Germany scored five goals in an 18-minute span of the first half, and three of them in a mere 76 seconds. In downtown Belém at the riverside plaza Estação das Docas, I watched the roiling sea of yellow Brazil jerseys and blaring blow-horns become silenced, then stunned, then delirious as Brazilians began cheering on Germany. The match was quickly dubbed the Mineiraço—“the Mineirão blow,” a reference to the stadium in Belo Horizonte as well as to another tragedy from 64 years ago. In the 1950 World Cup, Brazil’s loss to Uruguay became known as the Maracanaço, after the Maracanã stadium in Rio de Janeiro where the final took place.
It’s hard to describe what such a loss means to Brazil without mentioning how previous wins meant so much. In Rio Branco, capital of the state of Acre, where I watched Brazil’s first two matches, streets bloomed with soccer streamers, cars donned national flags, and monuments displayed yellow-and-green banners. A national holiday was declared during every Brazil match—malls closed, taxis parked, GDP plummeted as economic activity ground to a halt during the mid-day matches. One quiet street of quaint cinderblock homes, Rua Delmar Pismel, turned into a veritable carnival with bright yellow sidewalks and houses painted with soccer images. Brazilians are justifiably embittered over the World Cup costs, local Joaquin Cavalcante told me, but those feelings would fade “once the ball starts rolling.”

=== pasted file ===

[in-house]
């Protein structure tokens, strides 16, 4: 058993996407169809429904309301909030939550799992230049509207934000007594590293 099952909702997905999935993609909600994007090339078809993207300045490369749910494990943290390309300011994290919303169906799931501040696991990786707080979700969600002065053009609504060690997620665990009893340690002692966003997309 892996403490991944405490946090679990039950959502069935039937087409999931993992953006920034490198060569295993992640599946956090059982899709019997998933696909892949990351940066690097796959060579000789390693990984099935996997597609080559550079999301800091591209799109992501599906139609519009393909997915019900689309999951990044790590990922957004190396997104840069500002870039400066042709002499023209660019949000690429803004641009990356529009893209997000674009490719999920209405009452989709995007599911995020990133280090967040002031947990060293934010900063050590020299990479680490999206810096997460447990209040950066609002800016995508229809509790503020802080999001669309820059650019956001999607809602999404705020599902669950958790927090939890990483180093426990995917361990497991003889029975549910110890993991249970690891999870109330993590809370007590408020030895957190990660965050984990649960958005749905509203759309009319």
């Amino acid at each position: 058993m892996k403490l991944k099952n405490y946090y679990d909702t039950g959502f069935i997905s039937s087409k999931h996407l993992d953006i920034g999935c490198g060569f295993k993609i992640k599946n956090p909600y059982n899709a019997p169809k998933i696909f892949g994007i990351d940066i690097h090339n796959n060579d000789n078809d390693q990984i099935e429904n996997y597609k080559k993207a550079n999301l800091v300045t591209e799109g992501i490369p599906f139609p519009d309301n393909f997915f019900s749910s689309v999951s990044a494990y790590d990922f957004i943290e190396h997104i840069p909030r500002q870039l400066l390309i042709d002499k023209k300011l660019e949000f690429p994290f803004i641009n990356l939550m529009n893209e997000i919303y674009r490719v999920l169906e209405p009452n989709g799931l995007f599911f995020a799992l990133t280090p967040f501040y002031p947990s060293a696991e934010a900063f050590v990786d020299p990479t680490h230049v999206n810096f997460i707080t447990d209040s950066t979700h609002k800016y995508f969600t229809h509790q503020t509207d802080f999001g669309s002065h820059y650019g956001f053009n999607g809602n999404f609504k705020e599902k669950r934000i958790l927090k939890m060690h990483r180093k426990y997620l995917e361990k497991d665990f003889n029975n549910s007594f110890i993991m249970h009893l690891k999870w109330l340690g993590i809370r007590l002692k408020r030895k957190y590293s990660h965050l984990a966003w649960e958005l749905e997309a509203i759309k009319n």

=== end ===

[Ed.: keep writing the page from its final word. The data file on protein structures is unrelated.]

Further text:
He was right.
Later, when Brazil played Colombia in the quarterfinal on July 4, I was one of some 300 boat passengers crowded around a small television. The screen would turn to static as our slow ferry wound around bends in the Amazon River, sending a Brazilian rushing to adjust the antenna by turning a small metal knob hanging from the ceiling. The tension and excitement in the stuffy room was enough to short-circuit the boat. At the helm, a crackling radio gave regular match updates to the captain—though he could just as easily hear our cheering, which literally echoed over the dense Amazon jungle.
“I’ve never seen a game on a boat before,” passenger Denilson Sousa Santana told me afterward as we relaxed on our hammocks. “I was with all types of people—Americans, indigenous people, Venezuelans, Colombians.”
“It was very emotional to watch,” he added. “Sometimes the TV signal would go out—it made everything electrifying.”
I said I was surprised to see such unified enthusiasm, given that a pre-tournament survey by the Pew Research Center found more that more than 61 percent of Brazilians believed the World Cup was bad for the country because it took money away from schools, healthcare, and other services.